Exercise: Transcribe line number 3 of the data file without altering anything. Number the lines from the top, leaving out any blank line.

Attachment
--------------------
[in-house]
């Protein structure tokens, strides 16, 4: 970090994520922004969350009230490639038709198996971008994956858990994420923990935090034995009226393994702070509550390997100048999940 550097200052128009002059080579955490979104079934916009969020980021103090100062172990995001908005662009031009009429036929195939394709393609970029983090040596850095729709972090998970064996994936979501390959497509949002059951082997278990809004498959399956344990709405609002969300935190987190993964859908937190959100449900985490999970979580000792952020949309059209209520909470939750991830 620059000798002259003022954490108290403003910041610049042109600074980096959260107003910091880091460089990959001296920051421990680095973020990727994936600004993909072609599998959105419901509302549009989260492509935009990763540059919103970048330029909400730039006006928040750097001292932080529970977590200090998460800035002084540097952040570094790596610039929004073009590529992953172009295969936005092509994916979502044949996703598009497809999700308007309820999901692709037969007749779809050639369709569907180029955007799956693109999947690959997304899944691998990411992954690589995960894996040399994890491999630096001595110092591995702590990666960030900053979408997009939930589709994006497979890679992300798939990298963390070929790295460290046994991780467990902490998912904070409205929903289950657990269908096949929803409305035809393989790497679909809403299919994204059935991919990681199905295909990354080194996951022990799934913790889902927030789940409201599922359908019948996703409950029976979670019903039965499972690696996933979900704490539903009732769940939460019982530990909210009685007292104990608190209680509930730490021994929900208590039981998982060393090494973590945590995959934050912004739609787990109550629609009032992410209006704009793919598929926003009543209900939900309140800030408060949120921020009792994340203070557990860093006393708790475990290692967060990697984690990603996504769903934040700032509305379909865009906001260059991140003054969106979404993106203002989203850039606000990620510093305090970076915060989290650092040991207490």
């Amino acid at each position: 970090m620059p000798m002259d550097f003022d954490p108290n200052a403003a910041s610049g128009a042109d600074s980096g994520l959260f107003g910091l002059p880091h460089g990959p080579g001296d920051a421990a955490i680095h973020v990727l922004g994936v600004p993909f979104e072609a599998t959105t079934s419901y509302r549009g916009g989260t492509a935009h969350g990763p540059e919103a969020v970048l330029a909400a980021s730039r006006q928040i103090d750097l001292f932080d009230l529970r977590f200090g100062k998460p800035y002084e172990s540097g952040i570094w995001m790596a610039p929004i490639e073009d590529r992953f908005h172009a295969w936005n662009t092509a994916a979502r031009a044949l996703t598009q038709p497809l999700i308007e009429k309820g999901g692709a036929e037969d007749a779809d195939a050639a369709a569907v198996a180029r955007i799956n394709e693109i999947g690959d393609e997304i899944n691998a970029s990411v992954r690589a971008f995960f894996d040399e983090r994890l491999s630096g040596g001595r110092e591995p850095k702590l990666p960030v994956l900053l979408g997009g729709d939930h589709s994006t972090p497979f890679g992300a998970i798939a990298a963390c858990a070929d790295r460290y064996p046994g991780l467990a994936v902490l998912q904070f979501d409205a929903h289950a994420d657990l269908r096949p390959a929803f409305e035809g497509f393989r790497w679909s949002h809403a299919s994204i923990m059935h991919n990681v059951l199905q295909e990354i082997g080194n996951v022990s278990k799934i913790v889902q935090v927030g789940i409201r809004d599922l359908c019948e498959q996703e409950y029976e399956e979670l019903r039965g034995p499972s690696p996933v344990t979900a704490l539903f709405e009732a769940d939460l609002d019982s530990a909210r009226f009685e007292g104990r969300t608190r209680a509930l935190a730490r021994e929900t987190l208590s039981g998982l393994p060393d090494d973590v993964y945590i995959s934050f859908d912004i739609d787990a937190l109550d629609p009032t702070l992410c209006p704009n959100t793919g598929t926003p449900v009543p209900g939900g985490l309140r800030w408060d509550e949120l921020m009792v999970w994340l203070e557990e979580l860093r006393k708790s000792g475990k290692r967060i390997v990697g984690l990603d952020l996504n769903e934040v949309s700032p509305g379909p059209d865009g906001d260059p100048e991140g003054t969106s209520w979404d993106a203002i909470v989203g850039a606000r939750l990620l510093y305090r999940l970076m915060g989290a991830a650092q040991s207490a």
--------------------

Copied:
């Amino acid at each position: 970090m620059p000798m002259d550097f003022d954490p108290n200052a403003a910041s610049g128009a042109d600074s980096g994520l959260f107003g910091l002059p880091h460089g990959p080579g001296d920051a421990a955490i680095h973020v990727l922004g994936v600004p993909f979104e072609a599998t959105t079934s419901y509302r549009g916009g989260t492509a935009h969350g990763p540059e919103a969020v970048l330029a909400a980021s730039r006006q928040i103090d750097l001292f932080d009230l529970r977590f200090g100062k998460p800035y002084e172990s540097g952040i570094w995001m790596a610039p929004i490639e073009d590529r992953f908005h172009a295969w936005n662009t092509a994916a979502r031009a044949l996703t598009q038709p497809l999700i308007e009429k309820g999901g692709a036929e037969d007749a779809d195939a050639a369709a569907v198996a180029r955007i799956n394709e693109i999947g690959d393609e997304i899944n691998a970029s990411v992954r690589a971008f995960f894996d040399e983090r994890l491999s630096g040596g001595r110092e591995p850095k702590l990666p960030v994956l900053l979408g997009g729709d939930h589709s994006t972090p497979f890679g992300a998970i798939a990298a963390c858990a070929d790295r460290y064996p046994g991780l467990a994936v902490l998912q904070f979501d409205a929903h289950a994420d657990l269908r096949p390959a929803f409305e035809g497509f393989r790497w679909s949002h809403a299919s994204i923990m059935h991919n990681v059951l199905q295909e990354i082997g080194n996951v022990s278990k799934i913790v889902q935090v927030g789940i409201r809004d599922l359908c019948e498959q996703e409950y029976e399956e979670l019903r039965g034995p499972s690696p996933v344990t979900a704490l539903f709405e009732a769940d939460l609002d019982s530990a909210r009226f009685e007292g104990r969300t608190r209680a509930l935190a730490r021994e929900t987190l208590s039981g998982l393994p060393d090494d973590v993964y945590i995959s934050f859908d912004i739609d787990a937190l109550d629609p009032t702070l992410c209006p704009n959100t793919g598929t926003p449900v009543p209900g939900g985490l309140r800030w408060d509550e949120l921020m009792v999970w994340l203070e557990e979580l860093r006393k708790s000792g475990k290692r967060i390997v990697g984690l990603d952020l996504n769903e934040v949309s700032p509305g379909p059209d865009g906001d260059p100048e991140g003054t969106s209520w979404d993106a203002i909470v989203g850039a606000r939750l990620l510093y305090r999940l970076m915060g989290a991830a650092q040991s207490a």